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Simply beautiful

Pure design? Right, that's where the first 911 comes to mind. Is it not possible to further increase or rather reduce it? Yes, it is: Show us Rem D. Koolhaas and Joey Ruiter currently in the Petersen Automotive Museum - with their joint exhibition »Disruptors«.

Text: Marko Knab Photo: Petersen Automotive Museum 10.07.2019 2 min

»Experience design with a vintage 911. The lines, gaps, forms, noise, smell, views, feel, and stance are a prefect combination of form and function.«. It's not us who say that, it's designer Joey Ruiter. He is, so to speak, an expert on the essentials. He already proved that he can set priorities before his studies: He sold his Porsche at the time to pay the college fees. A wise decision, as can currently also be seen in the exhibition »Disruptors« in the Petersen Automotive Museum.

Together with design colleague Rem D. Koolhaas, the minimalist shows that less is more - especially when it comes to locomotion. The way there? No winding curves, but unambiguous lines - the highway for clarity, so to speak. Minimal, reduced forms. Or as Ruiter says: »I take care of complex problems and find the simplest solution.« Mission accomplished. For example, in his »Consumer«, a vehicle reduced to a square shape. Doesn't have much to do with the curved lines of a 911. But impressively underlines the philosophy of the less is more.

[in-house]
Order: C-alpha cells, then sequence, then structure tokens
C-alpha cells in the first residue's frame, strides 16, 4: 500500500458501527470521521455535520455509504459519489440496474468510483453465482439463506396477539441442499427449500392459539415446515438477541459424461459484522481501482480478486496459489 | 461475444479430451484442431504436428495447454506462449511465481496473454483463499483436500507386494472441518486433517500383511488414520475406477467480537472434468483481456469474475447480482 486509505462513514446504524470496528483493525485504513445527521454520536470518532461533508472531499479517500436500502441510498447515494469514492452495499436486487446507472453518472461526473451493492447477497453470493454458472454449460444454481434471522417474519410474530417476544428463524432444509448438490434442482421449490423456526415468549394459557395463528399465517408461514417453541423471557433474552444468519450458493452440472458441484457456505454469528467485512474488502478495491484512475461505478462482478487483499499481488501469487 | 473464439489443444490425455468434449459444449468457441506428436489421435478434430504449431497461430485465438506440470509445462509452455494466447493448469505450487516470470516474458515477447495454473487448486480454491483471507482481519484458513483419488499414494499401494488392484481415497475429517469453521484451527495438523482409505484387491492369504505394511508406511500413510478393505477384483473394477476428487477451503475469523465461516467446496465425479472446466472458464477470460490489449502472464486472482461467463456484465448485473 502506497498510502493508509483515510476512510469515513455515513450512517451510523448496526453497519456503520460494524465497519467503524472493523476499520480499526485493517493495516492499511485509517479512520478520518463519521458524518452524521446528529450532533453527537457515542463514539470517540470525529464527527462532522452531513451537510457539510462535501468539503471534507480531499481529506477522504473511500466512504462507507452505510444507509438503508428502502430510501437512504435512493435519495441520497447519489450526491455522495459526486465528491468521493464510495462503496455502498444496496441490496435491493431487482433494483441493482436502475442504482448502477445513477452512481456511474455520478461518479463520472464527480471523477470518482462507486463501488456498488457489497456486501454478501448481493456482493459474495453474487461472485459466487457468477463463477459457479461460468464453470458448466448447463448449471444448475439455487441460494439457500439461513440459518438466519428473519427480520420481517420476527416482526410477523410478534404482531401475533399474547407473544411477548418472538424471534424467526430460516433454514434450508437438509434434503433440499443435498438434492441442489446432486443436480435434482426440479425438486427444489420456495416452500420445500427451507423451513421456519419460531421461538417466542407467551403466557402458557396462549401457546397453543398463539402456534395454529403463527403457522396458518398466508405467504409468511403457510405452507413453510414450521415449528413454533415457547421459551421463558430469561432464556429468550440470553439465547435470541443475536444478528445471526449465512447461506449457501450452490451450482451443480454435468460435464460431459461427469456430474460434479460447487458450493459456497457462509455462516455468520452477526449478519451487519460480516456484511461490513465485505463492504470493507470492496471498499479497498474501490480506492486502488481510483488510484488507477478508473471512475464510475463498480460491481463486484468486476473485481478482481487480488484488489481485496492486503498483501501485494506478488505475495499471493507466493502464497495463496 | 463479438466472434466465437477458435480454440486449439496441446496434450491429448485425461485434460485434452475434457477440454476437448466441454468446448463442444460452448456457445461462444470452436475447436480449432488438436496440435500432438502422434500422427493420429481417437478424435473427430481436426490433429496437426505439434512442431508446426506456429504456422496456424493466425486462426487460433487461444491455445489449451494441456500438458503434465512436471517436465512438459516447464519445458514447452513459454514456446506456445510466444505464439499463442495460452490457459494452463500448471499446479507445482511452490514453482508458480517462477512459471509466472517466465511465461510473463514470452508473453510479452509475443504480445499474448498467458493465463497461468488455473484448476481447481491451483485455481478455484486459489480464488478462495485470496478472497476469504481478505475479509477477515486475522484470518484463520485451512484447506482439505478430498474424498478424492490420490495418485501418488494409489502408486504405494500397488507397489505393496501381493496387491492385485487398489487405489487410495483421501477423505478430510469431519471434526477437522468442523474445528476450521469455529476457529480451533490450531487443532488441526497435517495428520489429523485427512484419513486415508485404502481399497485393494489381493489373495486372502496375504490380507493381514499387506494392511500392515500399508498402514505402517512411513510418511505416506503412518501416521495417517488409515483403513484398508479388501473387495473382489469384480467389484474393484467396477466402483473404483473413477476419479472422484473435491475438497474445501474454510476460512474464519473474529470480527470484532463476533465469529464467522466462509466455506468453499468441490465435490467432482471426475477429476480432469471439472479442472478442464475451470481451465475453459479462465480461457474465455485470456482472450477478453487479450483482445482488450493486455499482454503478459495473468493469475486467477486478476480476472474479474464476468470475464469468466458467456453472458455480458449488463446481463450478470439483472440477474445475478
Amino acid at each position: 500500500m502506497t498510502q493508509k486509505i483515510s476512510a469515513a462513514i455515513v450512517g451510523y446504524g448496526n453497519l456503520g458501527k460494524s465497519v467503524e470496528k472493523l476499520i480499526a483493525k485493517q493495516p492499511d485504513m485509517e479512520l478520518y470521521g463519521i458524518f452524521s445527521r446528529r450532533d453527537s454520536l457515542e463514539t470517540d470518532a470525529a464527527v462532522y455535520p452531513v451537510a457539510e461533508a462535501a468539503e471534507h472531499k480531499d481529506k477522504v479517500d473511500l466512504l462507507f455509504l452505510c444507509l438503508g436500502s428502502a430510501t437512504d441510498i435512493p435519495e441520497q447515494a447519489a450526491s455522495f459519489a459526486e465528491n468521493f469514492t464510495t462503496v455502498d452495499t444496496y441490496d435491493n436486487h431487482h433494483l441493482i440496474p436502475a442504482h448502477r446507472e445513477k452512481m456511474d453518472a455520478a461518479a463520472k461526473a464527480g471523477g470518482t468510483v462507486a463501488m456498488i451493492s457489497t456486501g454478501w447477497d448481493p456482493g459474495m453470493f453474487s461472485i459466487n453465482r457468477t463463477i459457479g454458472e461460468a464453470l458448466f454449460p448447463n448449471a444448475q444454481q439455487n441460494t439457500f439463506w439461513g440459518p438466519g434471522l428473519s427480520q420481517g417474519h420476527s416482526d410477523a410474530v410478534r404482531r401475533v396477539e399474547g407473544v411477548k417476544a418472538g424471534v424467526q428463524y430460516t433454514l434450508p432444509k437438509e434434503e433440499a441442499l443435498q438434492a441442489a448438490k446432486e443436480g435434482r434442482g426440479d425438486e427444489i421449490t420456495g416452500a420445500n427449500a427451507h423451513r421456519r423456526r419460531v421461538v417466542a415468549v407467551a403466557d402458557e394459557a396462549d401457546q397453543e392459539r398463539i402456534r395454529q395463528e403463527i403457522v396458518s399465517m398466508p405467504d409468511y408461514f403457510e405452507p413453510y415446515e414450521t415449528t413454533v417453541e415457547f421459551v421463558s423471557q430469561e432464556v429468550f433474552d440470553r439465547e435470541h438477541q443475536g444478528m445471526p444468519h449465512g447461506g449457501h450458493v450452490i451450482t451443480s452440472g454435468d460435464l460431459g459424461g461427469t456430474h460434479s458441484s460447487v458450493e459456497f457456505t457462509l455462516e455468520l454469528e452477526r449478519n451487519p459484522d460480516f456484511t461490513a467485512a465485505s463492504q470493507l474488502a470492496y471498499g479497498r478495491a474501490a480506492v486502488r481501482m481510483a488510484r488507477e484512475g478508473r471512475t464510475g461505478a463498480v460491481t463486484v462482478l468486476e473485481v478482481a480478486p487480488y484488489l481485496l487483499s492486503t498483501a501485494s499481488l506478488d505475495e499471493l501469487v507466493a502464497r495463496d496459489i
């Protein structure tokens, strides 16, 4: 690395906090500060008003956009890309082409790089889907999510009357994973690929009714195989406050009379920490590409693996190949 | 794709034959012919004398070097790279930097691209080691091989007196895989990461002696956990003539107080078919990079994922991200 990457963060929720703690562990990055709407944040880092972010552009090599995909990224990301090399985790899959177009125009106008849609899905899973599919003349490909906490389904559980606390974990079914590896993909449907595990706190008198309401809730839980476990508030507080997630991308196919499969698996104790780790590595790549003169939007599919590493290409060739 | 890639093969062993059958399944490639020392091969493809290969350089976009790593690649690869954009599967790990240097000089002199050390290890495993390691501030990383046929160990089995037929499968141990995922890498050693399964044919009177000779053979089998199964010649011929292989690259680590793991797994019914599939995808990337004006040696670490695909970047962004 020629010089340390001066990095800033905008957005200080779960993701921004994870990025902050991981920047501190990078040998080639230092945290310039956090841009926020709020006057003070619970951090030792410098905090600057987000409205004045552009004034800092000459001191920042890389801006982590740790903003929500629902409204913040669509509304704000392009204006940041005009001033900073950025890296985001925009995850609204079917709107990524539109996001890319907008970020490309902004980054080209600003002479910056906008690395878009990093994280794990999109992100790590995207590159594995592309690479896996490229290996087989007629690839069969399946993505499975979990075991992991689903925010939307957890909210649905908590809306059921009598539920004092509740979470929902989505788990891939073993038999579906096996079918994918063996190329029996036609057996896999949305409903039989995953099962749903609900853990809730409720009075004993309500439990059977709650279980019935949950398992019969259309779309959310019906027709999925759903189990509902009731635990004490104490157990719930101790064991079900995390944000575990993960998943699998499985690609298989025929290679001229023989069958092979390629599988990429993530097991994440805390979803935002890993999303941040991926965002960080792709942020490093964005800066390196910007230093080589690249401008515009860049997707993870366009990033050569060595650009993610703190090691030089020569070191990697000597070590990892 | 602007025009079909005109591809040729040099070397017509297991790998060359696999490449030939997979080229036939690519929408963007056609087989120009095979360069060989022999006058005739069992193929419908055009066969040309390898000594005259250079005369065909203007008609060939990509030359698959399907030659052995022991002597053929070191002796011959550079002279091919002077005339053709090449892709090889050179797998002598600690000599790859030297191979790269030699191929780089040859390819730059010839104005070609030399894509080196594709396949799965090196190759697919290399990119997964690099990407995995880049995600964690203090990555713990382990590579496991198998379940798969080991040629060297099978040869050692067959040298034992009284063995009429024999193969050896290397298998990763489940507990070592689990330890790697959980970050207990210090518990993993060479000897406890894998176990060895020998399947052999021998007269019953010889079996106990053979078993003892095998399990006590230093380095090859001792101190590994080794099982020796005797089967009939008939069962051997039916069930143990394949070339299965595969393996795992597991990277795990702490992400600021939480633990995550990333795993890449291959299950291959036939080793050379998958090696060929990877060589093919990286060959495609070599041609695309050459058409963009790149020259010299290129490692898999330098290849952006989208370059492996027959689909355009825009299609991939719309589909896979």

His colleague Koolhaas - a multi-talented designer who turned the rules of the shoe world upside down with his first big Work and turned it into Lady Gaga's favourite brand »United Nude« - gives the automotive world an unknown clarity in another way with his »Lo-Res Car Sculpture«. His linear sculpture was created with a rendering program that helped him to further simplify the already clear lines of Lamborghini Countach.

With digital support, the Dutchman distilled the essence of design - form and function. The end result: Simple, black, breathtaking, desirable. No complex forms, no problem, then? Not quite. Although this sculpture on wheels, like all futuristic designs by the two designers, is ready to drive, it is not road legal. But it is celebrated at trade fairs such as the Grand Basel.

There remains the problem of legal locomotion. The simplest and best solution? His colleague Ruiter already has at the ready. And it's called: Porsche 911.